**[2]Sentiment Analysis literature:** There is already a lot of information available and a lot of research done on Sentiment Analysis. To get a basic understanding and some background information, you can read Pang et.al.’s 2002 article. In this article, the different Classifiers are explained and compared for sentiment analysis of Movie reviews (IMDB). This research was very close to Turney’s 2002 research on Sentiment Analysis of movie reviews (see article). You can also read Bo Pang and Lillian Lee’s 2009 article , which is more general in nature (about the challenges of SA, the different ML techniques etc.) There are also two relevant books: Web Data Mining and Sentiment Analysis, both by Bing Liu. And last but not least, works of Socher are also quiet interesting (see paper, website containing live demo); it even has inspired this kaggle competition.

**[3] Naive Bayes Literature:** Machine Learning by Tom Mitchel, Stanford’s IR-book, Sebastian Raschka’s blog-post, Stanford’s online NLP course.

**[4]Maximum Entropy Literature:** Using Maximum Entropy for text classification (1999), A simple introduction to Maximum Entropy models (1997), A brief MaxEnt tutorial, another good MIT article.

**[6]SVM Literature:** This youtube video gives a general idea about SVM. For a more technical explanation, this and this article can be read. Here you can find a good explanation as well as a list of the mostly used Kernel functions. one-vs-one and one-vs-all.

**[7] Sentiment Lexicons:** I have selected a list of sentiment analysis lexicons; most of these were mentioned in the Natural Language Processing course, the rest are from stackoverflow.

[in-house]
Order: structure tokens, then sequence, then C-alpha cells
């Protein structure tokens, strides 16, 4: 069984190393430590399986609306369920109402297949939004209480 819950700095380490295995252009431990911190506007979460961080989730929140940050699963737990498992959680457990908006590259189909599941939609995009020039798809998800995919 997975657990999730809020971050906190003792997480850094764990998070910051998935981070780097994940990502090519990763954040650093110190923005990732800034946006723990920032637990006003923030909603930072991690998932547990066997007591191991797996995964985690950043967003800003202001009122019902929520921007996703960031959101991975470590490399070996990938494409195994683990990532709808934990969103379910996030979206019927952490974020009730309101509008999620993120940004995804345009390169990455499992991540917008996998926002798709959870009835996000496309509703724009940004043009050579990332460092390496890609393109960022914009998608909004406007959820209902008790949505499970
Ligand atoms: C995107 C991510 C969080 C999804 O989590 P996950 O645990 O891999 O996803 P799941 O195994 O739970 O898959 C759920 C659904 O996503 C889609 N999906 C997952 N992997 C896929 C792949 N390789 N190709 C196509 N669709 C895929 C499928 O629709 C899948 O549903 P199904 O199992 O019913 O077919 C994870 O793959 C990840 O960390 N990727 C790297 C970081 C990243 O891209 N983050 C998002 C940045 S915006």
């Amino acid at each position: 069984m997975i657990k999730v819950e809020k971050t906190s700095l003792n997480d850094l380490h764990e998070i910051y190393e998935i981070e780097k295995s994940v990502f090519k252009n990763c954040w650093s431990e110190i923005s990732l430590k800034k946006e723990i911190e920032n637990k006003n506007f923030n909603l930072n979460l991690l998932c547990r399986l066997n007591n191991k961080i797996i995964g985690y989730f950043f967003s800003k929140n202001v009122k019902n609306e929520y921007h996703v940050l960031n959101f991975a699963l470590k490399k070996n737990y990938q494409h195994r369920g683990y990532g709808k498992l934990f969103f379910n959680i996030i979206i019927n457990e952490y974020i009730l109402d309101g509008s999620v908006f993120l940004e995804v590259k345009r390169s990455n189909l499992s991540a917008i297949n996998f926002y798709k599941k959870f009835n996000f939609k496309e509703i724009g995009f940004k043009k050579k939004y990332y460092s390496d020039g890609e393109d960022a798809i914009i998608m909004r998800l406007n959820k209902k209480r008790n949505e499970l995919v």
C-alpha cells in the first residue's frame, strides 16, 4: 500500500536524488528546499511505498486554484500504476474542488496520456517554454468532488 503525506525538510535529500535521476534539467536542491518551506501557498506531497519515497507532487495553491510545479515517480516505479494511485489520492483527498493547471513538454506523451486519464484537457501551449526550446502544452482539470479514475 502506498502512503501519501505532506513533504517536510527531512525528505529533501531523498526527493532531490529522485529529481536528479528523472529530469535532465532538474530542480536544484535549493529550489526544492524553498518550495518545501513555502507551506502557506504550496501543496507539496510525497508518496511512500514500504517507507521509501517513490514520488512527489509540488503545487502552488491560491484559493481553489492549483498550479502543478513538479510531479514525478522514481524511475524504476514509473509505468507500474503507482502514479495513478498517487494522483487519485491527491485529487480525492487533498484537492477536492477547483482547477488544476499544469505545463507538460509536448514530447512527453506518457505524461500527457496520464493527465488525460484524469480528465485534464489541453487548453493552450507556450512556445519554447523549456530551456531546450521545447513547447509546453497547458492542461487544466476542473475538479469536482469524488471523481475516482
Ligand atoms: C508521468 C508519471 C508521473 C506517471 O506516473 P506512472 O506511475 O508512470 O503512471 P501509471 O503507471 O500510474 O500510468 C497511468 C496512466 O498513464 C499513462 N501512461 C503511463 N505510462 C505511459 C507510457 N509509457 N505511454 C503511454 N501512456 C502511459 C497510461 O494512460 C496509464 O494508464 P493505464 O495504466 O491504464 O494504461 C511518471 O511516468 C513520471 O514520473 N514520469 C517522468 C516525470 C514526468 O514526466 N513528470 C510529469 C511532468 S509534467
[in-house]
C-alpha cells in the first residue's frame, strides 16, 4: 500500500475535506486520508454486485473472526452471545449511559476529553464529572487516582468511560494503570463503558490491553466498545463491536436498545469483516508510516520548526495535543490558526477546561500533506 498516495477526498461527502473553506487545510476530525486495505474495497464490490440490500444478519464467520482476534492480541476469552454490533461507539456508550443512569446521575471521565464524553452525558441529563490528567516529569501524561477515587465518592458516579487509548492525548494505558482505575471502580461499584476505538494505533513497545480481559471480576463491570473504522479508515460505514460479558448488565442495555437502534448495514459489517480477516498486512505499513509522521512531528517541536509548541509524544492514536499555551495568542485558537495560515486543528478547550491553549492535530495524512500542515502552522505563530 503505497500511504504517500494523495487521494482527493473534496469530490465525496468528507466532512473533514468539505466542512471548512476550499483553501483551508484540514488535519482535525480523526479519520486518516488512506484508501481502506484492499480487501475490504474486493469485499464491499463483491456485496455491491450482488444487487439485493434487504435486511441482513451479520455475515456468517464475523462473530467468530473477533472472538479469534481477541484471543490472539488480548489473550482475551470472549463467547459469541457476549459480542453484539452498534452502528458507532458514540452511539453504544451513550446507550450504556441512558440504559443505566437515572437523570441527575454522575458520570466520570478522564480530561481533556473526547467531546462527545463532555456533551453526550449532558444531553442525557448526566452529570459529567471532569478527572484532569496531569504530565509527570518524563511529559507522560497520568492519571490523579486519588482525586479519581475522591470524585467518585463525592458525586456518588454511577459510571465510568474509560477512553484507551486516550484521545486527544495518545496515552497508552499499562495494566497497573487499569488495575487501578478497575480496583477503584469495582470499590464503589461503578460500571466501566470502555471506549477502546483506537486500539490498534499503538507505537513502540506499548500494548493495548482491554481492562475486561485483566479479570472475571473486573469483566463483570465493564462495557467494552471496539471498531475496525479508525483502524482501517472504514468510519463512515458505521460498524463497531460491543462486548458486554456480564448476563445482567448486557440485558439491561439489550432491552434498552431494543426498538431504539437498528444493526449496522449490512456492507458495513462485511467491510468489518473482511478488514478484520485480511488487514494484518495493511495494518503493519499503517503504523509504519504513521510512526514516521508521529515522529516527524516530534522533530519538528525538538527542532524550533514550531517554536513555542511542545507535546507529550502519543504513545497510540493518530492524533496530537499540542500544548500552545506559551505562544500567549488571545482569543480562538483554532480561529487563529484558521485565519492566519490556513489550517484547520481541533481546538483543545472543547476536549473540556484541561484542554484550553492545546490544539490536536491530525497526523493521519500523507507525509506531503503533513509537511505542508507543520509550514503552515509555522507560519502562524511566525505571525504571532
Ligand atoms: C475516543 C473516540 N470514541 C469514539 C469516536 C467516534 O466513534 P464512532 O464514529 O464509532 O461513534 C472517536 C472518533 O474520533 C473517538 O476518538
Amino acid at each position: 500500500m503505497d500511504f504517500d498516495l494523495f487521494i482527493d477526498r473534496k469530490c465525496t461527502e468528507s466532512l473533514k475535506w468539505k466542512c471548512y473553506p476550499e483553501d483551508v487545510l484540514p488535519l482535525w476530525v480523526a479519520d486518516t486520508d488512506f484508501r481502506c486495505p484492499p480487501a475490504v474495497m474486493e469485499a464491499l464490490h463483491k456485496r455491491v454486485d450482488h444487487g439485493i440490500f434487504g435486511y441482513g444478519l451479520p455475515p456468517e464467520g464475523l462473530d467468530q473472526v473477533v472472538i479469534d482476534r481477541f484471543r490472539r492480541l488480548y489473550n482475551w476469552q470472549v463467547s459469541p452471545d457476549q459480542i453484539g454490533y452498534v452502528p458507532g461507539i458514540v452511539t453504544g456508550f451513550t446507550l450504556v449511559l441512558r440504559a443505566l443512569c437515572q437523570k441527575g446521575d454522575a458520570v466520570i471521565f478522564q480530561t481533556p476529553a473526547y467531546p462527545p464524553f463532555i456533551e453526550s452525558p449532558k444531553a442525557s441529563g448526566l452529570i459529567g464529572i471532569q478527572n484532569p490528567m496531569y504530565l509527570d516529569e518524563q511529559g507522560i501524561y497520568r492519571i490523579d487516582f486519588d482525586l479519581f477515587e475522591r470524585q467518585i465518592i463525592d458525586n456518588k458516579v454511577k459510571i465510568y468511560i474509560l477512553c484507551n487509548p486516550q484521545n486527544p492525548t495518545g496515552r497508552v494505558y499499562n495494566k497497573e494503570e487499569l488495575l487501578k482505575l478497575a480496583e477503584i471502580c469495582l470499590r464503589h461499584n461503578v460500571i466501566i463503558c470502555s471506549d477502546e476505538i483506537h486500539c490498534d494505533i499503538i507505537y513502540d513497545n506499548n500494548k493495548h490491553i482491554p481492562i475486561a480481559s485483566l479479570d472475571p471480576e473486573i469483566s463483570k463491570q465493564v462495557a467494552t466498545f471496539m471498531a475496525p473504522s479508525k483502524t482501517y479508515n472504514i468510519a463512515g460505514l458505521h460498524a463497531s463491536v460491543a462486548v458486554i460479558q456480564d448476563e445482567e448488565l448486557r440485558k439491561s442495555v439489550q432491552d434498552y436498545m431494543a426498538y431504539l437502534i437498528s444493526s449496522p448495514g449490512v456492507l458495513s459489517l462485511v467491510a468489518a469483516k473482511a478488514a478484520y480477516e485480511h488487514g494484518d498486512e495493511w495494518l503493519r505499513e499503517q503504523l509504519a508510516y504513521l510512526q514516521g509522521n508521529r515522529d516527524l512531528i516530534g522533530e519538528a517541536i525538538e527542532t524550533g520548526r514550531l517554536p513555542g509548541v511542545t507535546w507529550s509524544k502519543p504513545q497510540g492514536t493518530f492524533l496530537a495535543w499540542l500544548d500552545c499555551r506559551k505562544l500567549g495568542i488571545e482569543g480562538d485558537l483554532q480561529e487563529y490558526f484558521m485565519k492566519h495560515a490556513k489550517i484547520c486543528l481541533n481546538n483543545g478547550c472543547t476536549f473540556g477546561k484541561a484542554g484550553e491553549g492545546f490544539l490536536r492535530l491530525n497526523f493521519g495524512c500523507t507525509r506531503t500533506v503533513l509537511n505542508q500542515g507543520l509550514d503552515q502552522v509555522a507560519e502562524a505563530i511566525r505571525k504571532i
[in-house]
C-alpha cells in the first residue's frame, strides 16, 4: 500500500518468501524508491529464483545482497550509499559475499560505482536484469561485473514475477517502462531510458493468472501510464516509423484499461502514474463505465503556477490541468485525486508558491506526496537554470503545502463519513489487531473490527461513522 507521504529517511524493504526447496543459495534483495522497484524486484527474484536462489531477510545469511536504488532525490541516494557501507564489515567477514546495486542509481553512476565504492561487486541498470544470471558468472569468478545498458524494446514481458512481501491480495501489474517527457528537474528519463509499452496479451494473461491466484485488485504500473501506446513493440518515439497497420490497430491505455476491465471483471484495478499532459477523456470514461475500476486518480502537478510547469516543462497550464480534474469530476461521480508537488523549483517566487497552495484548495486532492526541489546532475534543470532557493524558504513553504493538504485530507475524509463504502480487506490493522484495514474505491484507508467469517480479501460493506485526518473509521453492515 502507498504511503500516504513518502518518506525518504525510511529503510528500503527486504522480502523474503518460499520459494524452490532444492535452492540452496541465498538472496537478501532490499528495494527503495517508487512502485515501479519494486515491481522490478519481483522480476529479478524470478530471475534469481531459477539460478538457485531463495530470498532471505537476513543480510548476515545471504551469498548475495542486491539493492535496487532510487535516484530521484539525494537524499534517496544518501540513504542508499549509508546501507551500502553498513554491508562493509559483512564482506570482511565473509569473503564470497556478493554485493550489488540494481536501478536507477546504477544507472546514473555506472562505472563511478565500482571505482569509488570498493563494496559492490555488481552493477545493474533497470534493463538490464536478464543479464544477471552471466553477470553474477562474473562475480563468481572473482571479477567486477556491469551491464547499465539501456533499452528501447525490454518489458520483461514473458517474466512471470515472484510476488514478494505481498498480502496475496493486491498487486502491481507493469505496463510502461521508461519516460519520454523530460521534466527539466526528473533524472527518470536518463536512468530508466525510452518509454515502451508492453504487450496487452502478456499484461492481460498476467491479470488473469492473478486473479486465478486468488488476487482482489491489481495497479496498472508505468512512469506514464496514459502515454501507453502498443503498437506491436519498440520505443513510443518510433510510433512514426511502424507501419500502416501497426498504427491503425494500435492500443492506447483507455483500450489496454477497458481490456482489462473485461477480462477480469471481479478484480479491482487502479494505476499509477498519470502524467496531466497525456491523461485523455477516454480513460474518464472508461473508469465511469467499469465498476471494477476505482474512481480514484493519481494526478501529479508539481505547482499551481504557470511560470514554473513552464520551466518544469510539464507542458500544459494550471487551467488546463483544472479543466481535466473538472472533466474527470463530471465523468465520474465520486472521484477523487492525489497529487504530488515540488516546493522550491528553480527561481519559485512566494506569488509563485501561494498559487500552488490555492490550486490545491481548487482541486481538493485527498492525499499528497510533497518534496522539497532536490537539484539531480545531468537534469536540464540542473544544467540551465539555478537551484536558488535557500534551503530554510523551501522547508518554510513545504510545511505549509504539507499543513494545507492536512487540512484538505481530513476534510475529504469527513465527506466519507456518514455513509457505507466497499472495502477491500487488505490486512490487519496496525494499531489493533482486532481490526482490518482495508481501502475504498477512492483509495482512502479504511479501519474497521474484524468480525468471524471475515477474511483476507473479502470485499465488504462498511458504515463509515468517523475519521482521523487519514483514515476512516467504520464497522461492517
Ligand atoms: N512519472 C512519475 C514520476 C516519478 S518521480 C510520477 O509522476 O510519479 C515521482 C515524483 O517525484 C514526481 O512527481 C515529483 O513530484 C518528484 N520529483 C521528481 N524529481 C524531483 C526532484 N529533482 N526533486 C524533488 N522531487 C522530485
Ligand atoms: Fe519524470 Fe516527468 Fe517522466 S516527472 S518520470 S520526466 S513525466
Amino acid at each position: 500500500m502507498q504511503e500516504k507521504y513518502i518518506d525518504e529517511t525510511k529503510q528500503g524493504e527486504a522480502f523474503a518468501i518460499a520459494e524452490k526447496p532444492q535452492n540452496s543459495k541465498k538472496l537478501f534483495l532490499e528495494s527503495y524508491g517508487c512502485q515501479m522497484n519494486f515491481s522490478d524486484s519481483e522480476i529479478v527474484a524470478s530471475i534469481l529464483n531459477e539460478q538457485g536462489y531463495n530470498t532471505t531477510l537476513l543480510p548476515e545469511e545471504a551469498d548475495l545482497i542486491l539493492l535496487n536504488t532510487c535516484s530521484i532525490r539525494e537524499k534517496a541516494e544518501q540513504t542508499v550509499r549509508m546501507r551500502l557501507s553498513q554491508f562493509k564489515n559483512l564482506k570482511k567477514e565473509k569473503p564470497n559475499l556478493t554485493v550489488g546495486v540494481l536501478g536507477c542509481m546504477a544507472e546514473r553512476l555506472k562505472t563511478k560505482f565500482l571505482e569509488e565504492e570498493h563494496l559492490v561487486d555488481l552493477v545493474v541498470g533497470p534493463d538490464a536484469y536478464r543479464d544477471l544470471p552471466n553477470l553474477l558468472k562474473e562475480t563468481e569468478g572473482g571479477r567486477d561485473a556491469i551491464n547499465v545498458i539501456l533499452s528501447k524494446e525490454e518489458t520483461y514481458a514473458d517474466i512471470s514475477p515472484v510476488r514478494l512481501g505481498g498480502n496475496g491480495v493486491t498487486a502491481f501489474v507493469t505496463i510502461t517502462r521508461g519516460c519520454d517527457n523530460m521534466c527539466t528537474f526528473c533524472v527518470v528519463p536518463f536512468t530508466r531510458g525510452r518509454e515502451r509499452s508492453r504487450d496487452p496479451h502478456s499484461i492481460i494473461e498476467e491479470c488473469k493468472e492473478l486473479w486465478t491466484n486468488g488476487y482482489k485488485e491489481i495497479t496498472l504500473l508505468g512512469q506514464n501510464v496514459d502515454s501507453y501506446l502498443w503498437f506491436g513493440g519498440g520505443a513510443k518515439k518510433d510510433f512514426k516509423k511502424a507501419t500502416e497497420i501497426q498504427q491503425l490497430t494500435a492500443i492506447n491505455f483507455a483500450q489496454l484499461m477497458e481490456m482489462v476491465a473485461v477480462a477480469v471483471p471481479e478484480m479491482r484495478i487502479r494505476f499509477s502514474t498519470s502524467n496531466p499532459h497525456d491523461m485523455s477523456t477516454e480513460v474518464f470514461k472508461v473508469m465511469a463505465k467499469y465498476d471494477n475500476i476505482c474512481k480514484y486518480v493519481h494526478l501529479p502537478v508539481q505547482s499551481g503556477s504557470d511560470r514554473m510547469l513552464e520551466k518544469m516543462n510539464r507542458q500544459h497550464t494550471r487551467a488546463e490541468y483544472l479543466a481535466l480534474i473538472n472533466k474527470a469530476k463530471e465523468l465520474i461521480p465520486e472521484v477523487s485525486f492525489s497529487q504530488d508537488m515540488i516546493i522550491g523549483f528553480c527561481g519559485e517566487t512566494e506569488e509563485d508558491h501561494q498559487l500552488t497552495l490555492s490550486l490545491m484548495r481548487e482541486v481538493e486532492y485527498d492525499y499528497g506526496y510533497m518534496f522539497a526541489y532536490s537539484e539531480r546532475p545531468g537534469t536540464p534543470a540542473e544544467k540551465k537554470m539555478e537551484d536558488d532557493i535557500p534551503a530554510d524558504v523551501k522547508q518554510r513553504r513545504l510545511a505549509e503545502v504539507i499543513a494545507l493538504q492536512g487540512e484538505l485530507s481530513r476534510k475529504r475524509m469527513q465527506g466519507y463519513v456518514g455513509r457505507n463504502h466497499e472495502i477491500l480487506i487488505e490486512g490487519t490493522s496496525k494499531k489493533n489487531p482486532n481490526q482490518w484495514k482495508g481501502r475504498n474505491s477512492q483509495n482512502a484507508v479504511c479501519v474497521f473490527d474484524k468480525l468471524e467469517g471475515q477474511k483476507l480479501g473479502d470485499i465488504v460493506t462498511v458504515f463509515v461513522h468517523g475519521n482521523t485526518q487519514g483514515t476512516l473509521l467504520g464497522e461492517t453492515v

- WordStat sentiment Dictionary; This is probably one of the largest lexicons freely available. It contains ~14.000 words ( 9164 negative and 4847 positive words ) and gives words a binary classification (positive or a negative ) score.
- Bill McDonalds 2014 Master dictionary, containing ~85.000 word
- Harvard Inquirer; Contains about ~11.780 words and has a more complex way of ‘scoring’ words; each word can be scored in 15+ categories; words can be Positiv-Negative, Strong-Weak, Active-Passive, Pleasure-Pain, words can indicate pleasure, pain, virtue and vice etc etc
- SentiWordNet; gives the words a positive or negative score between 0 and 1. It contains about 117.660 words, however only ~29.000 of these words have been scored (either positive or negative).
- MPQA; contains about ~8.200 words and binary classifies each word (as either positive or as negative). It also gives additional information such as whether a word is an adjective or a noun and whether a word is ‘strong subjective’ or ‘weak subjective’.
- Bing Liu’s opinion lexicon; contains 4.782 negative and 2.005 positive words.

Including Emoticons in your dictionary; None of the dictionaries described above contain emoticons, which might be an essential part of text if you are analyzing social media. So how can we include emoticons in our subjectivity analysis? Everybody knows \(:)\) is a positive and \(:(\) is a negative emoticon but what exactly does $$ :- | $$ mean and how is it different from :-/? |

There are a few emoticon sentiment dictionaries on the web which you could use; Emoticon Sentiment Lexicon created by Hogenboom et. al., containing a list of 477 emoticons which are scored either 1 (positive), 0 (neutral) or -1 (negative). You could also make your own emoticon sentiment dictionary by giving the emoticons the same score as their meaning in words.